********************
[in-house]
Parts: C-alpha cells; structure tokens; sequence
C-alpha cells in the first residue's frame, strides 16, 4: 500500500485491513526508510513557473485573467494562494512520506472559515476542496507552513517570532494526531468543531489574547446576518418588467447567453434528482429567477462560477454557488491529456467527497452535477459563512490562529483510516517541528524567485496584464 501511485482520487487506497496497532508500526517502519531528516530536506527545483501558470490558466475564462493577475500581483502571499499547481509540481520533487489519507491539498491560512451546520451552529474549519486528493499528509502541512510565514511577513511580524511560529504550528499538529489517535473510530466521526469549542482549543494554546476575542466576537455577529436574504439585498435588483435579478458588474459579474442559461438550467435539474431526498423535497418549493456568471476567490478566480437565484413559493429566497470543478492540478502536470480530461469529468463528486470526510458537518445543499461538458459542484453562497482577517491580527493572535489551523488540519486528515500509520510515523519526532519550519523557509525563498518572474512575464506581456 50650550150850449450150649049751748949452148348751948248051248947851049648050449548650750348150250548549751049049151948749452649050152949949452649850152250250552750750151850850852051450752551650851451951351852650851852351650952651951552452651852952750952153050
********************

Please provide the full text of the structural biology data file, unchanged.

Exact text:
[in-house]
Parts: C-alpha cells; structure tokens; sequence
C-alpha cells in the first residue's frame, strides 16, 4: 500500500485491513526508510513557473485573467494562494512520506472559515476542496507552513517570532494526531468543531489574547446576518418588467447567453434528482429567477462560477454557488491529456467527497452535477459563512490562529483510516517541528524567485496584464 501511485482520487487506497496497532508500526517502519531528516530536506527545483501558470490558466475564462493577475500581483502571499499547481509540481520533487489519507491539498491560512451546520451552529474549519486528493499528509502541512510565514511577513511580524511560529504550528499538529489517535473510530466521526469549542482549543494554546476575542466576537455577529436574504439585498435588483435579478458588474459579474442559461438550467435539474431526498423535497418549493456568471476567490478566480437565484413559493429566497470543478492540478502536470480530461469529468463528486470526510458537518445543499461538458459542484453562497482577517491580527493572535489551523488540519486528515500509520510515523519526532519550519523557509525563498518572474512575464506581456 50650550150850449450150649049751748949452148348751948248051248947851049648050449548650750348150250548549751049049151948749452649050152949949452649850152250250552750750151850850852051450752551650851451951351852650851852351650952651951552452651852952750952153050